• Sponsorships that don’t work. Don’t do this: demos, yoga breaks and anything that takes hackathoners away from hacking.
  • Connecting with brands that share. “The connections you form when you learn something new are stronger and indelible for your entire life,” Spectre said.
Photo: HackRU (@thehackru), by Michelle Chen (@michipster)

Attendees of Hackcon II. (Photo by Michelle Chen/HackRU)

Here’s the larger point that made this event signficant: Hackathons are awesome.

They may be the most grassrootsy, most unifying, most purely creativity- and changemaking-driven aspect of the tech community.
It’s interesting that so few other creative endeavors have anything similar. Ever heard of droves of painters spending a whole weekend in a gym somewhere with teams competing to make the best series of paintings on a topic? It just doesn’t happen. For all the lamentations of the tech community’s inherent awkwardness, its denizens go out of their way to collaborate. For fun.
Most analyses of hackathons pretty much stop there. They are great. People build important connections. Sometimes they come up with the vestiges of an idea worth scaling.

For all the lamentations of the tech community's inherent awkwardness, its denizens go out of their way to collaborate. For fun.

Here’s the dirty secret, though: hackathons aren’t perfect. They are great, but they aren’t perfect. They could work better at engendering inclusivity, learning and yielding better ideas. The trouble is, since most hackathons are organized by volunteers and running one is such a heavy lift, it’s tough to push them to add to their work by sitting down and sorting out how to do better. They already have enough work to do.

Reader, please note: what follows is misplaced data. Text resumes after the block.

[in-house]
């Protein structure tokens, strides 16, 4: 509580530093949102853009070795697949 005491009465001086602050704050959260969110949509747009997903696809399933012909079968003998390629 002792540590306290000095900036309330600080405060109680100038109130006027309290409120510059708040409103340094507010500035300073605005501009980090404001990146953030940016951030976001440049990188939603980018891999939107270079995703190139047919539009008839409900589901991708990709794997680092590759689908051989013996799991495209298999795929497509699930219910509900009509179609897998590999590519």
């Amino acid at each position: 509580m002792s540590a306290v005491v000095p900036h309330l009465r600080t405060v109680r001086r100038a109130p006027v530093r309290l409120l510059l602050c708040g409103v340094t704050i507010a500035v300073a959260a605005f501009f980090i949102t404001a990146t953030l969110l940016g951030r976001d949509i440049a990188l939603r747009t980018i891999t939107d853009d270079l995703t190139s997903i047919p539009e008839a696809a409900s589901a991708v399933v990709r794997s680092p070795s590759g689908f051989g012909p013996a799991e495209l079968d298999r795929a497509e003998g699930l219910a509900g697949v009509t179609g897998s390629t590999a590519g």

That’s why the community is lucky that Major League Hacking has turned them into a business. As a business, it has the space and the motive to get serious about innovating in the hackathon space and working to make them work better. Major League Hacking had ten times more events from 2013 to 2014. It’s spreading its better ideas quickly.
The event was not free, though there were scholarships. It cost $100 to attend, but considering that the price of admission also included a place to stay in NYC for two nights and food, the event was clearly about improving the MLH hackathon experience and not about making money.
Swift also wants to see new innovations in hackathons. As much as he loves hackathons, he called the format stale. “The last big innovation we had in hackathons is what? The expo?” he asked the room. “We need to push the boundaries in a radical way.”
How about a mobile app that uses tech like the iBeacon so that teams that need people can post what they need and the skills they’re looking for? That way free agents can find them without doing the emotionally draining work of introducing themselves to group after group only to find they’re not the right fit.
Can someone hack that up?
Photo by Nick Quinlan, Commissioner of Major League Hacking.

Pre-Hackcon selfie from the commissioner of Major League Hacking, Nick Quinlan. (Used by permission)

See lots more from Hackcon II on Livestream.

Companies: Livestream / Major League Hacking
Series: Brooklyn